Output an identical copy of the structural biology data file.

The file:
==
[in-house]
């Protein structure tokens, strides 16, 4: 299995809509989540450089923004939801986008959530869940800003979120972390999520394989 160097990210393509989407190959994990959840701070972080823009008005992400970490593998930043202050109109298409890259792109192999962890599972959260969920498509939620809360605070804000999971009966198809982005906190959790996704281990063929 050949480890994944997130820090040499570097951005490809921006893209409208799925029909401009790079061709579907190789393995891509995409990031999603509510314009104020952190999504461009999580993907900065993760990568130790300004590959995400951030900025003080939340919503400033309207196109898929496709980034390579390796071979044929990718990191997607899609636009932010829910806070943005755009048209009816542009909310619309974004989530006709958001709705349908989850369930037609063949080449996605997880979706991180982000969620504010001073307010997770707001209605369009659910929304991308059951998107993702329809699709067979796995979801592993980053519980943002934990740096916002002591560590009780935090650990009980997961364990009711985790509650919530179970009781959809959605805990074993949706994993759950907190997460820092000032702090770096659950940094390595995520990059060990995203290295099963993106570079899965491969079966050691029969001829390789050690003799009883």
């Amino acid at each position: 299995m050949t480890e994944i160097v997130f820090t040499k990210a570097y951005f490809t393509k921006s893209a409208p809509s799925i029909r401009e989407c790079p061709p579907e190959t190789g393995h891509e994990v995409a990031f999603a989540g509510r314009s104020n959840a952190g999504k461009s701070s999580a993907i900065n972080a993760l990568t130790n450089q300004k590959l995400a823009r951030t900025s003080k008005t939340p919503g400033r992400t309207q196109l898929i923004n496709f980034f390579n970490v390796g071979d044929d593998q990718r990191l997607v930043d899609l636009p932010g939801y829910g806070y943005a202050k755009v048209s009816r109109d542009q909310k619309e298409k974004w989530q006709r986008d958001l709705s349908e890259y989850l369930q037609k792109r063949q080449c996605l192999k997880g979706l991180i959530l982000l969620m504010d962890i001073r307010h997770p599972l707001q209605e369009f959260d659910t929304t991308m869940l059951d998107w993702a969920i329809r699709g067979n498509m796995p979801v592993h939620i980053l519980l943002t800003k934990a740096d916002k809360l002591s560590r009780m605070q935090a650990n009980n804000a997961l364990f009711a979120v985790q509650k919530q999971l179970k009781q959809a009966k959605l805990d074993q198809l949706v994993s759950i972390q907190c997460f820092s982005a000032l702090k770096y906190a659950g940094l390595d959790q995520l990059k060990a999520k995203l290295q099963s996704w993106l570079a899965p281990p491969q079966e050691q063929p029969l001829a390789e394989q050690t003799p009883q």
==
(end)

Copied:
[in-house]
């Protein structure tokens, strides 16, 4: 299995809509989540450089923004939801986008959530869940800003979120972390999520394989 160097990210393509989407190959994990959840701070972080823009008005992400970490593998930043202050109109298409890259792109192999962890599972959260969920498509939620809360605070804000999971009966198809982005906190959790996704281990063929 050949480890994944997130820090040499570097951005490809921006893209409208799925029909401009790079061709579907190789393995891509995409990031999603509510314009104020952190999504461009999580993907900065993760990568130790300004590959995400951030900025003080939340919503400033309207196109898929496709980034390579390796071979044929990718990191997607899609636009932010829910806070943005755009048209009816542009909310619309974004989530006709958001709705349908989850369930037609063949080449996605997880979706991180982000969620504010001073307010997770707001209605369009659910929304991308059951998107993702329809699709067979796995979801592993980053519980943002934990740096916002002591560590009780935090650990009980997961364990009711985790509650919530179970009781959809959605805990074993949706994993759950907190997460820092000032702090770096659950940094390595995520990059060990995203290295099963993106570079899965491969079966050691029969001829390789050690003799009883």
């Amino acid at each position: 299995m050949t480890e994944i160097v997130f820090t040499k990210a570097y951005f490809t393509k921006s893209a409208p809509s799925i029909r401009e989407c790079p061709p579907e190959t190789g393995h891509e994990v995409a990031f999603a989540g509510r314009s104020n959840a952190g999504k461009s701070s999580a993907i900065n972080a993760l990568t130790n450089q300004k590959l995400a823009r951030t900025s003080k008005t939340p919503g400033r992400t309207q196109l898929i923004n496709f980034f390579n970490v390796g071979d044929d593998q990718r990191l997607v930043d899609l636009p932010g939801y829910g806070y943005a202050k755009v048209s009816r109109d542009q909310k619309e298409k974004w989530q006709r986008d958001l709705s349908e890259y989850l369930q037609k792109r063949q080449c996605l192999k997880g979706l991180i959530l982000l969620m504010d962890i001073r307010h997770p599972l707001q209605e369009f959260d659910t929304t991308m869940l059951d998107w993702a969920i329809r699709g067979n498509m796995p979801v592993h939620i980053l519980l943002t800003k934990a740096d916002k809360l002591s560590r009780m605070q935090a650990n009980n804000a997961l364990f009711a979120v985790q509650k919530q999971l179970k009781q959809a009966k959605l805990d074993q198809l949706v994993s759950i972390q907190c997460f820092s982005a000032l702090k770096y906190a659950g940094l390595d959790q995520l990059k060990a999520k995203l290295q099963s996704w993106l570079a899965p281990p491969q079966e050691q063929p029969l001829a390789e394989q050690t003799p009883q």